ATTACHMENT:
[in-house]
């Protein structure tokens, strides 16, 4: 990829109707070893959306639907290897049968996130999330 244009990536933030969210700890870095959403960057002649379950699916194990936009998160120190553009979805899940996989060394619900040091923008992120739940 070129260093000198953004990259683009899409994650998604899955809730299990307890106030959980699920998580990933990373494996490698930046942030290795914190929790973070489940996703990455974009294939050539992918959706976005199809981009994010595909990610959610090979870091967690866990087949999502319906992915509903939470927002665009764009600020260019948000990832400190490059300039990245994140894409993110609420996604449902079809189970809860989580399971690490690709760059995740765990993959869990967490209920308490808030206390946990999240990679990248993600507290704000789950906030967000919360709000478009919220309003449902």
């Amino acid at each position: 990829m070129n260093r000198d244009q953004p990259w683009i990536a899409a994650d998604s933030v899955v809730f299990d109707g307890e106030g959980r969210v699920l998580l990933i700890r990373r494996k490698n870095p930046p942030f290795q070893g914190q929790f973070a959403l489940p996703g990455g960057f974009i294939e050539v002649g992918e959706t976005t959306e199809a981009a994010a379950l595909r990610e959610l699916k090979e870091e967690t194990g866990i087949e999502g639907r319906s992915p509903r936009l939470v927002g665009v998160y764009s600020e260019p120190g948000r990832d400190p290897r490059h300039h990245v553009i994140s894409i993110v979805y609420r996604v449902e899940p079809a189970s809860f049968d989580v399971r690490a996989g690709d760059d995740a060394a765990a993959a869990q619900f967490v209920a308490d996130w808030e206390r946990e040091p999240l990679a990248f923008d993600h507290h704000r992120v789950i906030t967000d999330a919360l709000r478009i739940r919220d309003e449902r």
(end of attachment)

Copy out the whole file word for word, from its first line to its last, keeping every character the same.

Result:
[in-house]
């Protein structure tokens, strides 16, 4: 990829109707070893959306639907290897049968996130999330 244009990536933030969210700890870095959403960057002649379950699916194990936009998160120190553009979805899940996989060394619900040091923008992120739940 070129260093000198953004990259683009899409994650998604899955809730299990307890106030959980699920998580990933990373494996490698930046942030290795914190929790973070489940996703990455974009294939050539992918959706976005199809981009994010595909990610959610090979870091967690866990087949999502319906992915509903939470927002665009764009600020260019948000990832400190490059300039990245994140894409993110609420996604449902079809189970809860989580399971690490690709760059995740765990993959869990967490209920308490808030206390946990999240990679990248993600507290704000789950906030967000919360709000478009919220309003449902």
């Amino acid at each position: 990829m070129n260093r000198d244009q953004p990259w683009i990536a899409a994650d998604s933030v899955v809730f299990d109707g307890e106030g959980r969210v699920l998580l990933i700890r990373r494996k490698n870095p930046p942030f290795q070893g914190q929790f973070a959403l489940p996703g990455g960057f974009i294939e050539v002649g992918e959706t976005t959306e199809a981009a994010a379950l595909r990610e959610l699916k090979e870091e967690t194990g866990i087949e999502g639907r319906s992915p509903r936009l939470v927002g665009v998160y764009s600020e260019p120190g948000r990832d400190p290897r490059h300039h990245v553009i994140s894409i993110v979805y609420r996604v449902e899940p079809a189970s809860f049968d989580v399971r690490a996989g690709d760059d995740a060394a765990a993959a869990q619900f967490v209920a308490d996130w808030e206390r946990e040091p999240l990679a990248f923008d993600h507290h704000r992120v789950i906030t967000d999330a919360l709000r478009i739940r919220d309003e449902r």